Not satisfied, petitioner brought before the CA a petition for review[17] under Rule 43 of the Rules of Court, docketed as CA-G.R. SP No. 62548, ascribing error on the CBAA in dismissing his appeal and in affirming the February 10, 1999 Decision[18] of the LBAA.

On October 31, 2001, the appellate court rendered the assailed Decision[19] which affirmed the January 24, 2000 Decision of the CBAA. It agreed with the CBAA that CHHMAC is part and parcel of CHH in line with the ruling in Herrera[20] on what the term "appurtenant thereto" means. Thus, the CA held that the facilities and utilities of CHHMAC are undoubtedly necessary and indispensable for the CHH to achieve its ultimate purpose.

The CA likewise ruled that the fact that rentals are paid by CHH accredited doctors and medical specialists for spaces in CHHMAC has no bearing on its classification as a hospital since CHHMAC serves also as a place for medical check-up, diagnosis, treatment, and care for its patients as well as a specialized out-patient department of CHH where treatment and diagnosis are done by accredited medical specialists in their respective fields of anesthesia, radiology, pathology, and more.

The appellate court also applied Secs. 215 and 216 of the Local Government Code (Republic Act No. 7160) which classify lands, buildings, and improvements actually, directly, and exclusively used for hospitals as special cases of real property and not as commercial. Thus, CHHMAC being an integral part of CHH is not commercial but special and should be imposed the 10% special assessment, the same as CHH, instead of the 35% for commercial establishments.

Lastly, the CA pointed out that courts generally will not interfere in matters which are addressed to the sound discretion of the government agencies entrusted with the regulation of activities under their special technical knowledge and training–their findings and conclusions are accorded not only respect but even finality.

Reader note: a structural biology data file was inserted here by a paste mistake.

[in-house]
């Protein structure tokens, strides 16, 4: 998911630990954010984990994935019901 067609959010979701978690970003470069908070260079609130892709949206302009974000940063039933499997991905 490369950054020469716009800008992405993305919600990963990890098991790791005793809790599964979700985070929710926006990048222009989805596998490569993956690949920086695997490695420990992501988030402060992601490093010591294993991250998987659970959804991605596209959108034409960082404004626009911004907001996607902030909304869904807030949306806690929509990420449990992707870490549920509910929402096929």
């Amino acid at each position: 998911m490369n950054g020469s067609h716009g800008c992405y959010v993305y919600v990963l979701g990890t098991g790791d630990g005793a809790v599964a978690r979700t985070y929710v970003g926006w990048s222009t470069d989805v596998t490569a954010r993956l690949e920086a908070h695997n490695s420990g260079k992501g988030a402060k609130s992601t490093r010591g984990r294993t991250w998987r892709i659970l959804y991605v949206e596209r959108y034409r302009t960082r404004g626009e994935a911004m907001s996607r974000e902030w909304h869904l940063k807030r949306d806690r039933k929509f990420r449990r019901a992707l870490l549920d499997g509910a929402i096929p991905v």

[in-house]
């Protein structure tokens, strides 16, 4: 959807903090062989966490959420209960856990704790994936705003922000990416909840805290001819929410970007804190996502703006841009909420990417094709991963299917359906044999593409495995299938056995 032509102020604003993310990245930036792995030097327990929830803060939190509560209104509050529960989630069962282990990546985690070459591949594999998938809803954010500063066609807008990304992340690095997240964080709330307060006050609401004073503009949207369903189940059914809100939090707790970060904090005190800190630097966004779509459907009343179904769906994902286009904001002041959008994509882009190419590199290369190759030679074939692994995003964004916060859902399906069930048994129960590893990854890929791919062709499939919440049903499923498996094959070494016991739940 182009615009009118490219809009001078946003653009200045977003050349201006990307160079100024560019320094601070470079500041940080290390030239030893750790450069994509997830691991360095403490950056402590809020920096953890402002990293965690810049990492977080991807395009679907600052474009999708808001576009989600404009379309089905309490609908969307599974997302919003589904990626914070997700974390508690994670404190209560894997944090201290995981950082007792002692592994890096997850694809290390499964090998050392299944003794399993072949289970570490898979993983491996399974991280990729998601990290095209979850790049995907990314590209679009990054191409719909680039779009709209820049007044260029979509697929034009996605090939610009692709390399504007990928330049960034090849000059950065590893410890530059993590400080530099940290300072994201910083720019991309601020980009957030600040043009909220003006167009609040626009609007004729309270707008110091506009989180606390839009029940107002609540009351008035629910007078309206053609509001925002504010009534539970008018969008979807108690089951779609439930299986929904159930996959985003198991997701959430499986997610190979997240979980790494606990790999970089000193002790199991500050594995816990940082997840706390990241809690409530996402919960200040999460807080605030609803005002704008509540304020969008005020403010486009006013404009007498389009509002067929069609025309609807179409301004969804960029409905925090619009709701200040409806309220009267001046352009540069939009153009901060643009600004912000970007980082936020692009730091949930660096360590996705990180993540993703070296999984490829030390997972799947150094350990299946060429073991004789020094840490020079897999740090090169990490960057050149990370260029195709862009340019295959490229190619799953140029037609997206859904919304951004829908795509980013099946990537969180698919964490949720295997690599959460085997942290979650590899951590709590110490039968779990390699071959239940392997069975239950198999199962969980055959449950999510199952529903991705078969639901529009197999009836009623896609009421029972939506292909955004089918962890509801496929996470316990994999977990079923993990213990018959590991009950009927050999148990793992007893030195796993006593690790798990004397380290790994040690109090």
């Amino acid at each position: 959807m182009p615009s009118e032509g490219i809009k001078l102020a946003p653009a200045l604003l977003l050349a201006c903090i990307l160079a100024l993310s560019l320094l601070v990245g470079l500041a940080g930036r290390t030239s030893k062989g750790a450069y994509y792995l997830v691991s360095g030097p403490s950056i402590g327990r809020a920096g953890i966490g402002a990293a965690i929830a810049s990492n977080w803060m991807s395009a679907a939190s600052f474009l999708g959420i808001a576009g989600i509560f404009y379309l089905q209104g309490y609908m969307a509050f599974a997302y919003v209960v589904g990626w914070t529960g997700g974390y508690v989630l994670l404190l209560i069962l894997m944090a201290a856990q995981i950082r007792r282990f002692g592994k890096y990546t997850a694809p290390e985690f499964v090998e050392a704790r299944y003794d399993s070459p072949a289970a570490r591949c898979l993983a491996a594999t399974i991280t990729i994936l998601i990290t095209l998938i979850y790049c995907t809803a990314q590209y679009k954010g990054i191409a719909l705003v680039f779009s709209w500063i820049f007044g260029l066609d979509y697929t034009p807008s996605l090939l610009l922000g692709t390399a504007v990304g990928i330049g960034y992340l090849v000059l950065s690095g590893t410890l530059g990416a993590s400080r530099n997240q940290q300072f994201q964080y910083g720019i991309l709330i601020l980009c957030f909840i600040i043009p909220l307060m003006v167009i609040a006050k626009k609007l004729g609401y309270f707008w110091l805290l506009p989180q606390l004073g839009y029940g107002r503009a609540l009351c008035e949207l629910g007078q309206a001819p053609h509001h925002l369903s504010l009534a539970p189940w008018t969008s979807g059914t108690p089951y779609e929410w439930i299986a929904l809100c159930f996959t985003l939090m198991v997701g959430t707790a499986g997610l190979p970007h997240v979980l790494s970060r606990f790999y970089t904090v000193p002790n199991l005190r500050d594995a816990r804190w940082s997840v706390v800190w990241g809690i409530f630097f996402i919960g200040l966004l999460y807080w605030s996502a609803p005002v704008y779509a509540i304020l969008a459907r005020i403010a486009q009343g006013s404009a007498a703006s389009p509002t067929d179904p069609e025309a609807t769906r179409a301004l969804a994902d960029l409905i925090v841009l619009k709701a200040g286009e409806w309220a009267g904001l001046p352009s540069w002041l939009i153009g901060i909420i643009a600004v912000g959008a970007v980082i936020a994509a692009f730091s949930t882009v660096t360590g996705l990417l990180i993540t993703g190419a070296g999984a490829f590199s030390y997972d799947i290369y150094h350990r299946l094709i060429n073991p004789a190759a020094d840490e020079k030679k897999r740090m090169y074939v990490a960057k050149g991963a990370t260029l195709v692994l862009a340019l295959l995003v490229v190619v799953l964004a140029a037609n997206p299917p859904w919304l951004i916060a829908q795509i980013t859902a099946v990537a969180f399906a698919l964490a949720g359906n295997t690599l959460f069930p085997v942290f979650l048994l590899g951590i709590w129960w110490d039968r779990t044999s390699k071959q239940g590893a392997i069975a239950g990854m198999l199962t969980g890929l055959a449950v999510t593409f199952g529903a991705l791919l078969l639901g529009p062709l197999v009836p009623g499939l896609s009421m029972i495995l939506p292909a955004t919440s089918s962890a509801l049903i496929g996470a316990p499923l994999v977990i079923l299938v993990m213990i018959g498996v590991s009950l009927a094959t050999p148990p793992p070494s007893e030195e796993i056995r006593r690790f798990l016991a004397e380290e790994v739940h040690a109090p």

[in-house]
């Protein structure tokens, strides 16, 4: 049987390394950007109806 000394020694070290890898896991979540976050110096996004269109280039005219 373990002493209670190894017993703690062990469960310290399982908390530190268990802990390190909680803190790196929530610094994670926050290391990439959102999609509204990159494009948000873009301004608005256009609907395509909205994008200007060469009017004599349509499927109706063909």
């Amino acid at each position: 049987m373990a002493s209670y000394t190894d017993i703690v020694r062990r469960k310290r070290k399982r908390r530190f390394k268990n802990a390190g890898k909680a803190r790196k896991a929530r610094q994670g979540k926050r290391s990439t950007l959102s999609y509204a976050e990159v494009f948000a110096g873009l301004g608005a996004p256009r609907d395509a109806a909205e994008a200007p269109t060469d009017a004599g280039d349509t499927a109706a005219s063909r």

Through the assailed March 11, 2002 Resolution,[21] the CA denied petitioner's Motion for Reconsideration.

The Issues

Hence, before us is the instant petition with the solitary issue, as follows:
The Court's Ruling

The petition is devoid of merit.

It is petitioner's strong belief that the subject building, CHHMAC, which is built on a rented land and situated about 100 meters from the main building of CHH, is not an extension nor an integral part of CHH and thus should not enjoy the 10% special assessment. Petitioner anchors the classification of CHHMAC as "commercial," first, on Sec. 10 of Local Assessment Regulations No. 1-92 issued by the DOF, which provides:
SEC. 10. Actual use of Real Property as basis of Assessment.––Real Property shall be classified, valued and assessed on the basis of its actual use regardless of where located, whoever owns it, and whoever uses it. (Sec. 217, R.A. 7160)

A. "Actual use" refers to the purpose for which the property is principally or predominantly utilized by the person in possession of the property. (Sec. 199 (b), R.A. 7160)
Secondly, the result of the inspection on subject building by the City Assessor's inspection team shows that CHHMAC is a commercial establishment based on the following: (1) CHHMAC is exclusively intended for lease to doctors; (2) there are neither operating rooms nor beds for patients; and (3) the doctors renting the spaces earn income from the patients who avail themselves of their services. Thus, petitioner argues that CHHMAC is principally and actually used for lease to doctors, and respondent as owner of CHHMAC derives rental income from it; hence, CHHMAC was built and is intended for profit and functions commercially.